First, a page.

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By Rebecca Jefferis Williamson

Photo:  Rebecca Jefferis Williamson and Paul Rios by Anselmo Ruiz-Nevarez

June 25, 2017 (Lakeside) -- “You talk to Martians?”  That’s a question Lakeside Amateur Radio Club chairman KC6QLS said they have been asked. He and the club members were setting up, from antennas to canopies, for Field Day on June 23.   Field day is ham radio’s open house, so to speak, and runs from June 24-25.  KC6QLS followed up with the answer “They’re not answering.” Part and parcel for what they get asked.

According to The National Association for Amateur Radio, ARRL or Amateur Radio Relay League is behind Field Day. “Every June, more than 40,000 hams throughout North America set up temporary transmitting stations in public places to demonstrate ham radio's science, skill and service to our communities and our nation. It combines public service, emergency preparedness, community outreach, and technical skills all in a single event. Field Day has been an annual event since 1933, and remains the most popular event in ham radio.”

By the way, KC6QLS is the call sign Paul Rios goes by. His wife, Ann, is KC6TBG.   Another club member, Mike Maston (pictured on the ham radio at right), is known as M60PH.  The club’s call sign is K6LKS. Call signs are allocated to amateur radio operators around the world and used to legally identity the station or operator. 

Martian jokes aside, the Lakeside Amateur Radio Club, comprised of 60 members, provides a very serious service to the community of Lakeside and beyond. They relay information and news to the Lakeside Fire Department, plus more, during emergencies.  In fact, the Lakeside Fire Department station, on Lakeside Avenue, is so connected to the club that it provided a home for the club in its annex. The annex is where they were holding their 7th Field Day.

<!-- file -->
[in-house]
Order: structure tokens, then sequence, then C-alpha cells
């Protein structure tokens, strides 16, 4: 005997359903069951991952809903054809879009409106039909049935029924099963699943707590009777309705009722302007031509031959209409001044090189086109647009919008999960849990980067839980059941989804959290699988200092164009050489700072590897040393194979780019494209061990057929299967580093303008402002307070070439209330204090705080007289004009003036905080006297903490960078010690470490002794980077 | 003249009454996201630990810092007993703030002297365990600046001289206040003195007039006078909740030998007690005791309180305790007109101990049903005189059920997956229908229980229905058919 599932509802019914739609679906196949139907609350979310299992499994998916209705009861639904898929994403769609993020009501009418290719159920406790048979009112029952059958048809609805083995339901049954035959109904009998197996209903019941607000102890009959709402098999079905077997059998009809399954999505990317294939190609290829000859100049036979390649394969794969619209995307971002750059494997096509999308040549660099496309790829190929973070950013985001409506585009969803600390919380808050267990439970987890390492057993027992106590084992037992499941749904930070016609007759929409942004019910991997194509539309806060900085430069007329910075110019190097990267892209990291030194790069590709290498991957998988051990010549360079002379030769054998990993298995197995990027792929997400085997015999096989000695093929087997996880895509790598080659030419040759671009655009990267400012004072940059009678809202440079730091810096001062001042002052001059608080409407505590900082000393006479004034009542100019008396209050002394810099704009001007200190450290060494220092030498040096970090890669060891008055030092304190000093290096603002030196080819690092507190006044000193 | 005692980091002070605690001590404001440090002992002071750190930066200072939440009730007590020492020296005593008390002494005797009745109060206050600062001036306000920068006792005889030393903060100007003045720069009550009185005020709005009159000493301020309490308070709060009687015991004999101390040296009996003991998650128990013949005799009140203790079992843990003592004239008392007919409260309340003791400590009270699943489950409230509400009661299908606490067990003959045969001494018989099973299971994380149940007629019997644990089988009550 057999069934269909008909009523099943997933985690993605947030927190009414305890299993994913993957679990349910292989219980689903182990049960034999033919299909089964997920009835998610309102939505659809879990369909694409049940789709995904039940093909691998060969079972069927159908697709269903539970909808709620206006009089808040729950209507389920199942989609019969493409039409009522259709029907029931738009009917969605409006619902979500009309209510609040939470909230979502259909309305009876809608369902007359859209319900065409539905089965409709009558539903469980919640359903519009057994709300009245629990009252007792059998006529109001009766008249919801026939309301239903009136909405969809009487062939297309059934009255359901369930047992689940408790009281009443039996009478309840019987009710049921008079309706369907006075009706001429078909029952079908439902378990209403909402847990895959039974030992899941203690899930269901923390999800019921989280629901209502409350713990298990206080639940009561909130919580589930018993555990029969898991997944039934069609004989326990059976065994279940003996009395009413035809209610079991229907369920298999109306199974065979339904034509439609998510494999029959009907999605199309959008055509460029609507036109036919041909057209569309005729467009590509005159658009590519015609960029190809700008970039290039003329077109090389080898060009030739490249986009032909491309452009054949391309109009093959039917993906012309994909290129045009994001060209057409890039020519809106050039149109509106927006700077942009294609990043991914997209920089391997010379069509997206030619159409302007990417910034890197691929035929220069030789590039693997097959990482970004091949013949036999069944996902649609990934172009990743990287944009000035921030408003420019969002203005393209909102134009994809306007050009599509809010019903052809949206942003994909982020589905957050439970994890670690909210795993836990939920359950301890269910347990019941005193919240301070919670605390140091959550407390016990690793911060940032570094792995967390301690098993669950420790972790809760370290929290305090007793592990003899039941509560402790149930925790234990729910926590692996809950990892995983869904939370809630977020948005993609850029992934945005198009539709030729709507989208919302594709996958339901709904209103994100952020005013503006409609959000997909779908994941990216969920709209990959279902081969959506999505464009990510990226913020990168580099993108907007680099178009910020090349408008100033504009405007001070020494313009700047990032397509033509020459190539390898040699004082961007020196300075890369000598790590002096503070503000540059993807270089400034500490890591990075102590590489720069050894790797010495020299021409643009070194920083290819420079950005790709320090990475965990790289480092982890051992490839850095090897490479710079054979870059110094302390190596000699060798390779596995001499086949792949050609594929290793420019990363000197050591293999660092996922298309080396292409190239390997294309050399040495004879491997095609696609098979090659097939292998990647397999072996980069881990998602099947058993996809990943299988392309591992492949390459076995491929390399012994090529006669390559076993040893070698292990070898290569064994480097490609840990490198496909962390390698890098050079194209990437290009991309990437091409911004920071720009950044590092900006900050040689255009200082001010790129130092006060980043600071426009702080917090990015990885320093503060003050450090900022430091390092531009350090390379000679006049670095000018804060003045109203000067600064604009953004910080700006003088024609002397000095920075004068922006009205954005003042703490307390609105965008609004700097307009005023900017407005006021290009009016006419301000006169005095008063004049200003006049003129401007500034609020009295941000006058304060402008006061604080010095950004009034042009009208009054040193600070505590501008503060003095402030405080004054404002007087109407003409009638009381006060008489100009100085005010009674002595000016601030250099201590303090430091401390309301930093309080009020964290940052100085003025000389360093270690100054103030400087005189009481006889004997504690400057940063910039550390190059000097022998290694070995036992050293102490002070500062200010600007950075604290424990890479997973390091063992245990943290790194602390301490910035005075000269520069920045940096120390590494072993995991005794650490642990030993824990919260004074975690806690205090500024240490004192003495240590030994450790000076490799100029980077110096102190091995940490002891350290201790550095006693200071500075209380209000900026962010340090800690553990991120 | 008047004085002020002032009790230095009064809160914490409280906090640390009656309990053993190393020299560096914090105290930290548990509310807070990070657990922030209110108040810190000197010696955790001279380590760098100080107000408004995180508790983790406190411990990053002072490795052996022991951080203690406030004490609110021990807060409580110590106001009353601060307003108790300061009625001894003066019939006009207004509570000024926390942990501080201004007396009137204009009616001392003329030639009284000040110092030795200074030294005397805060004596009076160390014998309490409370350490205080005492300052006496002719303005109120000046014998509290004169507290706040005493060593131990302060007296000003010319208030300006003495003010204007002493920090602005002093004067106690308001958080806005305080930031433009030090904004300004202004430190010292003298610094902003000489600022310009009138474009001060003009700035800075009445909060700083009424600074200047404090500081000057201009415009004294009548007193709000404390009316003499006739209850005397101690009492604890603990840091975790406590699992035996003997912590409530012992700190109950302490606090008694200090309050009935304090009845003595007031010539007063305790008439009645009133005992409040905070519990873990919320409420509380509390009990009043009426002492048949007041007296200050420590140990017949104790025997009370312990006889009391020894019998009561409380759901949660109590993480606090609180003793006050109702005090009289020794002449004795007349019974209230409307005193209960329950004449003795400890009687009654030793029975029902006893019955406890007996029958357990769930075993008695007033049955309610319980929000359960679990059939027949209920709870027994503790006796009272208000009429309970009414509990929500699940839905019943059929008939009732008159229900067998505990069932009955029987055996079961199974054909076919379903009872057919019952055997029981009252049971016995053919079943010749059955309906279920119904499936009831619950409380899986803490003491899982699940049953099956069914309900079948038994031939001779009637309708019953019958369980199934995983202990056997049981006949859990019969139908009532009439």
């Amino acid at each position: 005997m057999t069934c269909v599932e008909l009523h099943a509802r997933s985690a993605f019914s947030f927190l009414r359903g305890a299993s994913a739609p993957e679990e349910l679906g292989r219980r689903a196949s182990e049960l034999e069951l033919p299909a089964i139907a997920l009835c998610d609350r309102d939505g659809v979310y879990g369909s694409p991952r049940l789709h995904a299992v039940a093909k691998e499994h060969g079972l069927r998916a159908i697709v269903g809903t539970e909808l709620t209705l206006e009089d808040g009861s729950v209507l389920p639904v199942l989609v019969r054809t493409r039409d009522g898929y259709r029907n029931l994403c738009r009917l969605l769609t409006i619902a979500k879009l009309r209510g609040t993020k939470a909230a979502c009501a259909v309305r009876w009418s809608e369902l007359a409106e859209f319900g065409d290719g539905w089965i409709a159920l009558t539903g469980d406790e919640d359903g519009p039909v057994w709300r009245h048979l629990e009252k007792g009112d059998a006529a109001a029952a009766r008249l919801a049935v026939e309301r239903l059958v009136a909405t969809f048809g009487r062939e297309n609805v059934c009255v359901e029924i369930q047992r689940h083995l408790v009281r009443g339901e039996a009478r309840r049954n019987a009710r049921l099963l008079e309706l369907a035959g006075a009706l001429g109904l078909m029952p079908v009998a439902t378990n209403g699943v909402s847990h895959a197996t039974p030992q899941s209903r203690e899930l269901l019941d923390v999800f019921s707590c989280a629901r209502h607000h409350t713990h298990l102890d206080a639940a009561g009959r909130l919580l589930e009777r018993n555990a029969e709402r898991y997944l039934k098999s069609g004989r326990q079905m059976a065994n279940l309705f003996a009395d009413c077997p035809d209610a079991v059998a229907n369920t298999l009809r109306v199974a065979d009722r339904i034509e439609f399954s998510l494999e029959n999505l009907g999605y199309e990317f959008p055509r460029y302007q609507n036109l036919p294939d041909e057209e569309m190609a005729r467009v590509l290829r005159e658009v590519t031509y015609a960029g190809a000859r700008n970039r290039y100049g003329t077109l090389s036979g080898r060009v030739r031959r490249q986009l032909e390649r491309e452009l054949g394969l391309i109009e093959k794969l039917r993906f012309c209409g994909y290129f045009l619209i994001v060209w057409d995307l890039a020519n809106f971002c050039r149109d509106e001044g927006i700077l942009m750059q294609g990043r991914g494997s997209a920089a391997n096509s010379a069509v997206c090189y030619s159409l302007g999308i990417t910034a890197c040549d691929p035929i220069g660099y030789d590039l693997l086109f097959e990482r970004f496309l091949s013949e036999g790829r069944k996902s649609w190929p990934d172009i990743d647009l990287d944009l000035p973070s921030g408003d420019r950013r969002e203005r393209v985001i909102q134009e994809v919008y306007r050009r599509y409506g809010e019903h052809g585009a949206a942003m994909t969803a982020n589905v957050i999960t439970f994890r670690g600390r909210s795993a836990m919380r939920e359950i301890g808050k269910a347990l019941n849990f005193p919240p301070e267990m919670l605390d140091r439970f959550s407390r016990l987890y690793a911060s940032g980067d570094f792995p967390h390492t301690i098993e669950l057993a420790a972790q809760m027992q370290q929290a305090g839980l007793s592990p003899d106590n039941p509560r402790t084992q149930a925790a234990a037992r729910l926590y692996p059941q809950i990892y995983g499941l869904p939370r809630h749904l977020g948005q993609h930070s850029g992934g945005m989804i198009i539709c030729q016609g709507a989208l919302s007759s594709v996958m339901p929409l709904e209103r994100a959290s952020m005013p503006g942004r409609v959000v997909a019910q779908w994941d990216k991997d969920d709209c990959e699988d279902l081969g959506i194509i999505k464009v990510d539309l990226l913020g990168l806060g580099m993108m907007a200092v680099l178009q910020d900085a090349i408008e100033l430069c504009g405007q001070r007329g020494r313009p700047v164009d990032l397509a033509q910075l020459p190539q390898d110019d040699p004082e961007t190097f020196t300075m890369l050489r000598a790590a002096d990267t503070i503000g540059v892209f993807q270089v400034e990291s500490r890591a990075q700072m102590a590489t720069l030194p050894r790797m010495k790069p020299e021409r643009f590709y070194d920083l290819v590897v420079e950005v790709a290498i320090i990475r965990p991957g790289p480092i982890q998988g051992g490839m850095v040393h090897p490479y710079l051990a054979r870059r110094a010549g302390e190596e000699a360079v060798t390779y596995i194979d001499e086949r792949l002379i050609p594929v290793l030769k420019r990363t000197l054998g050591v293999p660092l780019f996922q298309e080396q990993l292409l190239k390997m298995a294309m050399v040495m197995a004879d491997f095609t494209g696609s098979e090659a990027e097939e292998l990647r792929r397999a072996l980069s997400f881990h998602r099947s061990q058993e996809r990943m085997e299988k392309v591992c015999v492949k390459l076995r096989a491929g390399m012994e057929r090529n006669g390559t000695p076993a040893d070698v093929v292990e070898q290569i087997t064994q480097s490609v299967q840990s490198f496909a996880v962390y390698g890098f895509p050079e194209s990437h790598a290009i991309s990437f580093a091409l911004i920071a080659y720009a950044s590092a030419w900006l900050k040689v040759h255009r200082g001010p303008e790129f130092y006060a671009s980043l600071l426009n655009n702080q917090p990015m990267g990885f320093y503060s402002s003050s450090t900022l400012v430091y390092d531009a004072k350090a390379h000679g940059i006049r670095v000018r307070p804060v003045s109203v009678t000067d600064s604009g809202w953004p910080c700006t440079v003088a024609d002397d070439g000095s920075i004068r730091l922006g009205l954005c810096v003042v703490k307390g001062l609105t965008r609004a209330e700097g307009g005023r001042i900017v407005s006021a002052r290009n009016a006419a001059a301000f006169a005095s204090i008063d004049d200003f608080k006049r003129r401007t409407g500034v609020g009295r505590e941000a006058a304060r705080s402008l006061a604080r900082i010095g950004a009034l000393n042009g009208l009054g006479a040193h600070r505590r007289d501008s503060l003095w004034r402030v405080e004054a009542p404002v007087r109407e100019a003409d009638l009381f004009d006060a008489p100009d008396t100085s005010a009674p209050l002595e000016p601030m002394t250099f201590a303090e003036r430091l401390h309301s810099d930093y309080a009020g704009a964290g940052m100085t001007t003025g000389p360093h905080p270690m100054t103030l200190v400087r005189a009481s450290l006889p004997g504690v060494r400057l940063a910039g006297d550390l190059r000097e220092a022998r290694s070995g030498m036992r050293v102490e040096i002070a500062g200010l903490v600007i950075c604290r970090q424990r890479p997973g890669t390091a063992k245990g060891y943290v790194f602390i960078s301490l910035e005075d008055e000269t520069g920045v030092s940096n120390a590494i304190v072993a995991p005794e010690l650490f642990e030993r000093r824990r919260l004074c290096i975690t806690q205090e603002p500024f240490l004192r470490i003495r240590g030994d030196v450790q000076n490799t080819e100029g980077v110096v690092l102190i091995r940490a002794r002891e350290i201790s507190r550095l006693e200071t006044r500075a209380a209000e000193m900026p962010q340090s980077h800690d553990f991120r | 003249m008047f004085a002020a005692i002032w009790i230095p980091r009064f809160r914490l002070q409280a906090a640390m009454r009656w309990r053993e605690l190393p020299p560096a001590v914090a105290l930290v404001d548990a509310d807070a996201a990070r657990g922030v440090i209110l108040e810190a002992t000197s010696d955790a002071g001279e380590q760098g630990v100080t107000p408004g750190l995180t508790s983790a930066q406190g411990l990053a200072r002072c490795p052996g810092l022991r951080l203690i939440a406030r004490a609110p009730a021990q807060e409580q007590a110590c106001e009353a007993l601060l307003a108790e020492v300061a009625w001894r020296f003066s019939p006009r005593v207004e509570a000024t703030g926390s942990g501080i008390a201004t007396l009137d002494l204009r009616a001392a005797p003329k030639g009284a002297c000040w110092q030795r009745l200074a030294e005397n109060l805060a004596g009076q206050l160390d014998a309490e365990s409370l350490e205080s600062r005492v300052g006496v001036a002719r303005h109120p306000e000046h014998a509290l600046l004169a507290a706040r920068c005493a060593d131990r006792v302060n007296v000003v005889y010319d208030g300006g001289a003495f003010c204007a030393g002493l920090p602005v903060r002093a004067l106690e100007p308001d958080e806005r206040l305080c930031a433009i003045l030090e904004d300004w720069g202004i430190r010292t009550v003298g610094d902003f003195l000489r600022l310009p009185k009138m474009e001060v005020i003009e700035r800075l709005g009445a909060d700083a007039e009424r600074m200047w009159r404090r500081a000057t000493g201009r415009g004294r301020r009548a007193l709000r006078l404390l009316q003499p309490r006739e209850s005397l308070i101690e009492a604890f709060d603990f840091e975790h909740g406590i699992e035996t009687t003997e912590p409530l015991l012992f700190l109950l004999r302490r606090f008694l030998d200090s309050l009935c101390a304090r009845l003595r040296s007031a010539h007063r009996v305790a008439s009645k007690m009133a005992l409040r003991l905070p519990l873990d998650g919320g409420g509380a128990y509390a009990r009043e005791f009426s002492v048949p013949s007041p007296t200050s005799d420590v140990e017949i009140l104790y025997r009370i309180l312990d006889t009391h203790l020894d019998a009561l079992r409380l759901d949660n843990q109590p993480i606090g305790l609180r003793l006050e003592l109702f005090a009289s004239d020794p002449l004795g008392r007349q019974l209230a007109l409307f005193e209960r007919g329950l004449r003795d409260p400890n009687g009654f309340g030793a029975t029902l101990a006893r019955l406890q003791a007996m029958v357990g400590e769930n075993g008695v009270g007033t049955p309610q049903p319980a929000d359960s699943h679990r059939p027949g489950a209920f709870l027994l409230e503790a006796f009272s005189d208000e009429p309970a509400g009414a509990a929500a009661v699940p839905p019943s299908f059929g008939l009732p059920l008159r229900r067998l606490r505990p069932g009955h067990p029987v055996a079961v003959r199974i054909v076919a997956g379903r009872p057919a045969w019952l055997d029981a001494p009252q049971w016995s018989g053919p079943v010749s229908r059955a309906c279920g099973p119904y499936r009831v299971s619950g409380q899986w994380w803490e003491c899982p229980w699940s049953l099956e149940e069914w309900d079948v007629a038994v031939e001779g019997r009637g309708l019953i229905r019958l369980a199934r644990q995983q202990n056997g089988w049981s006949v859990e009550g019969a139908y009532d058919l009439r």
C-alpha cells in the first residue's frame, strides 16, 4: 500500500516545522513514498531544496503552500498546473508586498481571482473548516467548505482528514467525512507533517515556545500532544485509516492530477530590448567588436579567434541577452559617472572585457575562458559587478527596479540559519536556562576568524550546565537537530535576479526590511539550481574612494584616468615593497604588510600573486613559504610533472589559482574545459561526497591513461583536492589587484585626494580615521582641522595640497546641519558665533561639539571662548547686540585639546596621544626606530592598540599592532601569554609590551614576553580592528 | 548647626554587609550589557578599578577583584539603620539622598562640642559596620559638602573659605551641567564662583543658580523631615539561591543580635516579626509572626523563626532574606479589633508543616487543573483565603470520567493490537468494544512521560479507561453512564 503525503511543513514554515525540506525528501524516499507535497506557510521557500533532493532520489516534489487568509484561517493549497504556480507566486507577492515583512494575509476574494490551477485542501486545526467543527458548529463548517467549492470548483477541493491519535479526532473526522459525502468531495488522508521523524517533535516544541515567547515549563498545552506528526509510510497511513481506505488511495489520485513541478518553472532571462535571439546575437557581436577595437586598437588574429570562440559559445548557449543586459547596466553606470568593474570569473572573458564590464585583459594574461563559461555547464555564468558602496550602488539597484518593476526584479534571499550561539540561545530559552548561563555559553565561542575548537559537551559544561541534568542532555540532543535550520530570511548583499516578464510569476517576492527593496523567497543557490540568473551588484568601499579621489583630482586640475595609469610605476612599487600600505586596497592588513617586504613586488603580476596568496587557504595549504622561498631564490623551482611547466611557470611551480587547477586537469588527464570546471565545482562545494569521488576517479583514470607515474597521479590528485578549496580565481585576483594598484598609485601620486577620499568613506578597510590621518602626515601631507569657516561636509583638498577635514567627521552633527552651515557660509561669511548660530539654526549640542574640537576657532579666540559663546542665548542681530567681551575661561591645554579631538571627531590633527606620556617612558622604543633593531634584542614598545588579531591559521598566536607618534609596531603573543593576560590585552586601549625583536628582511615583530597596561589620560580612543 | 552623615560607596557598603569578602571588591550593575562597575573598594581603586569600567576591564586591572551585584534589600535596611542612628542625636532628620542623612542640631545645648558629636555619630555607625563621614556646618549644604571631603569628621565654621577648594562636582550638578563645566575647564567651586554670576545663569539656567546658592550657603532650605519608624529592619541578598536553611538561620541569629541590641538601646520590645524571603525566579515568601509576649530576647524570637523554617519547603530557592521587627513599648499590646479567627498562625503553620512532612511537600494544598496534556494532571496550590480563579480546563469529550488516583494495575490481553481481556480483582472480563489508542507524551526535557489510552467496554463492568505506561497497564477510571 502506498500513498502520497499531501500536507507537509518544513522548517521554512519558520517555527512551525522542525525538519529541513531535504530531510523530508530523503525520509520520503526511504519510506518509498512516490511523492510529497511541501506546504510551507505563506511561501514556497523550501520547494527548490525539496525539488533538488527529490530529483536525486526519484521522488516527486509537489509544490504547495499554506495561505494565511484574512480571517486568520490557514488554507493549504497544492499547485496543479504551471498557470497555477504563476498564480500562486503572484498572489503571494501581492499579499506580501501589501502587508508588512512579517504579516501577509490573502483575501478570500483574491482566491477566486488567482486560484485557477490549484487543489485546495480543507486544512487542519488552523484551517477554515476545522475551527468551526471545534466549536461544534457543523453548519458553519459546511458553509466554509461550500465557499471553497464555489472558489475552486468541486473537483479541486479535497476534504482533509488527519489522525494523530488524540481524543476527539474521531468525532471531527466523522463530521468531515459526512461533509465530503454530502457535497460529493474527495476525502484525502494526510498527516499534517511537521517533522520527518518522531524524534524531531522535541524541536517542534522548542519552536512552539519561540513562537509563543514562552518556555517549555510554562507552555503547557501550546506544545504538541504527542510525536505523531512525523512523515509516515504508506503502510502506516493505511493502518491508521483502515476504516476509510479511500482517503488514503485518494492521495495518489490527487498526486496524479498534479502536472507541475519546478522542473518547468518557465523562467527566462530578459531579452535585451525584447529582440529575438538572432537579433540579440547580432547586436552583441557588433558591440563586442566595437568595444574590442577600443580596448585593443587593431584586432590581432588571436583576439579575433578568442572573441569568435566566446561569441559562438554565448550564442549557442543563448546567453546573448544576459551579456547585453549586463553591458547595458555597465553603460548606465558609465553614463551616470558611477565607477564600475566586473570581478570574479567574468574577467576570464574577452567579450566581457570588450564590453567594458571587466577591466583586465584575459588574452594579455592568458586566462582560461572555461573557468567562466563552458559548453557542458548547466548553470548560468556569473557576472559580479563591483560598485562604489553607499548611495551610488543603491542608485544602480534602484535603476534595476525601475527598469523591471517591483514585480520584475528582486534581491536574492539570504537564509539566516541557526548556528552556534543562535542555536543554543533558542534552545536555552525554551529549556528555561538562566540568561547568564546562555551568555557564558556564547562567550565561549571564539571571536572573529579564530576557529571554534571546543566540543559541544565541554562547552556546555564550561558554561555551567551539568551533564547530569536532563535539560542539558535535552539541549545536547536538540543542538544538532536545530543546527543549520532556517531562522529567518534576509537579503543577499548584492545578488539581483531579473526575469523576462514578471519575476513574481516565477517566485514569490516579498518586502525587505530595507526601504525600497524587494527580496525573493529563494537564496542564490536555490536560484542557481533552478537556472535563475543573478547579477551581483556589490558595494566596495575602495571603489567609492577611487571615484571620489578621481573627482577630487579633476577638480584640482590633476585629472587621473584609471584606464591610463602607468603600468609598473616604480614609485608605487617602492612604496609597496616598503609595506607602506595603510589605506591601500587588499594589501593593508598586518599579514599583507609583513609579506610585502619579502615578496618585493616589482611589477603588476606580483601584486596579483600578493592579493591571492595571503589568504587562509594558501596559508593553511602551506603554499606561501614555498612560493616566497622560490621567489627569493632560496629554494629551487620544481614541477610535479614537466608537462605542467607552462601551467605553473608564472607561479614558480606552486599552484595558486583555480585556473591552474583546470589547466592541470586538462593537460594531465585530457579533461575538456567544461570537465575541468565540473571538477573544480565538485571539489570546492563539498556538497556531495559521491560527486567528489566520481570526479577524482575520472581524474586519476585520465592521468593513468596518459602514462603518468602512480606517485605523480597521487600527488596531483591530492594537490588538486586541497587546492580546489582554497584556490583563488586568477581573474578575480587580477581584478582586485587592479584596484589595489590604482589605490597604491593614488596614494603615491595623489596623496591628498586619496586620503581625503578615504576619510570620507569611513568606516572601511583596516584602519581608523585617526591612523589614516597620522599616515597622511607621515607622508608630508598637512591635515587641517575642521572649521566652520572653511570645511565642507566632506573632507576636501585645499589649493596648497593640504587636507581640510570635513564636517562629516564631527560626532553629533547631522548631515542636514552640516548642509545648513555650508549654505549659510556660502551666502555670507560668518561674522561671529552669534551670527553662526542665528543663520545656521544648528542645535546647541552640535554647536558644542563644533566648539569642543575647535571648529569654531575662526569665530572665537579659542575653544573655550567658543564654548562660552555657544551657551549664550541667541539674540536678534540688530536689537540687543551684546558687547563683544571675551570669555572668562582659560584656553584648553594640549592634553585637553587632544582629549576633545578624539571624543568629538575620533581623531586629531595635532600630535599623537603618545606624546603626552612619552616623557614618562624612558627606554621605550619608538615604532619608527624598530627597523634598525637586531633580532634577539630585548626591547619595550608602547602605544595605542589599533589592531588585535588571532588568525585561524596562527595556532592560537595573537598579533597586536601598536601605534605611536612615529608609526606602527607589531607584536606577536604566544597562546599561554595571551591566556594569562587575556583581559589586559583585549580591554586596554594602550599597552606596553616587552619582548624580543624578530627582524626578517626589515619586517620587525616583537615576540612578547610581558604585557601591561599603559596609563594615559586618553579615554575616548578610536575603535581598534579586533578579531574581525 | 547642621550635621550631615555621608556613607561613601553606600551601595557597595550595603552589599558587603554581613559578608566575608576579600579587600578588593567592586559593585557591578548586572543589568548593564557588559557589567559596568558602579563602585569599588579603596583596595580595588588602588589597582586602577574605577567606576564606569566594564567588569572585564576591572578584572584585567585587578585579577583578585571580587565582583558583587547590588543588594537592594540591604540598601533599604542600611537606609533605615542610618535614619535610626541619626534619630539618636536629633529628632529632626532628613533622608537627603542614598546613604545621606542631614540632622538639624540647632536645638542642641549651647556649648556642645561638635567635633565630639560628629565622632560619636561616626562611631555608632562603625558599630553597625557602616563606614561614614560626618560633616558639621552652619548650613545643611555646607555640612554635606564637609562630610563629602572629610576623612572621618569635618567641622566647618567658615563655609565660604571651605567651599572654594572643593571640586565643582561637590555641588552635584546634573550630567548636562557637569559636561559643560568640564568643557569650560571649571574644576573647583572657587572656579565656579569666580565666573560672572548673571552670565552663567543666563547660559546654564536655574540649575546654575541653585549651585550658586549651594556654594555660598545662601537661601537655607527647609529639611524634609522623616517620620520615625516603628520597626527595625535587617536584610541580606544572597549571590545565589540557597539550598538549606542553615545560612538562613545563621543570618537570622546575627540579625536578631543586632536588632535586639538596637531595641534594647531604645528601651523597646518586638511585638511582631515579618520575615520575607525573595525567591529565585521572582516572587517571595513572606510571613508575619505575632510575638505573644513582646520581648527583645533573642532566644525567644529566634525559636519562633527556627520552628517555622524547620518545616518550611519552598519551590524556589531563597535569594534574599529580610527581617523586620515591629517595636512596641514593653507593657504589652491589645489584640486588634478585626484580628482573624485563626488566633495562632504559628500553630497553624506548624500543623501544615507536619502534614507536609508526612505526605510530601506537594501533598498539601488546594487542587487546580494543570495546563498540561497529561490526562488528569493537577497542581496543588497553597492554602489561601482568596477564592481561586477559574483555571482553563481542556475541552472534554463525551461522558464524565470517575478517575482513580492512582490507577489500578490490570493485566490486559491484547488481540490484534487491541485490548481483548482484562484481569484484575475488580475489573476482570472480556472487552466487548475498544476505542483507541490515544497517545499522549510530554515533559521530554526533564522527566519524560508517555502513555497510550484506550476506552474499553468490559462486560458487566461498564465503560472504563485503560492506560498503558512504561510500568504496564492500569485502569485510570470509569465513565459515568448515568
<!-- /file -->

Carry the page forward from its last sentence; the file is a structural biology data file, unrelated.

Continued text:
Using the right emotional delivery and verbiage in their transmissions to first responders is of tantamount importance. Rios said if something is relayed to them, it is relayed the exact same way along the lines of communication. Rios said, “We have to be very careful and no names of casualties are broadcast. Exactly what the fire chief said at one end goes to the other end.”

The club lists its public service work as such:  Lakeside Fire Department- EOC, Lakeside Fire Department-Open House, Lakeside Emergency Net, Lakeside CERT, and amateur radio classes.

Some of the tools of the trade the club has are an ICom Yaesu radio, maps of the area, a Sioscan atomic digital clock, and note pads to write down pertinent information to be relayed back and forth between hammers, the fire department, and the club members manning their radios.  If a disaster happens, they get busy.

WB Tarleton, lives out of state but has worked with “hammers,” had this to say via Facebook, “Hammers are great. They are included in emergency plans across the country as the last resort for when traditional means of communications (landlines, cell phones, etc.) go down.  They are critical in such plans and take their (volunteer) roles in emergency planning very seriously.  They are also a hell of lot of fun.”

Photo, left:   Gerry Kodad, Scott Schlmutzler, and Simon Pearson prepare the antenna to use for the Lakeside Amateur Radio Club's participation in Field Day 2017. 

Ham radio jokes?  Rios quipped, “What did the antenna say to the wedding party? Thanks for the reception.”

LARC (the Lakeside Amateur Radio Club) holds a Lakeside Emergency Net the second Sunday of every month at 7:00 p.m., 147.765 (-) Offset PL 797.7.

LARC will also be in charge and run the 3rd Annual San Diego Hamfest 2017.  All local ham clubs will be welcome, have button hole “QSO’s” with other hams, ham radio vendors, VE testing, door prizes,”free” antenna friendly parking, speakers, and more on October 7th on the Lakeside Rodeo Grounds.  Visit:  or for more information.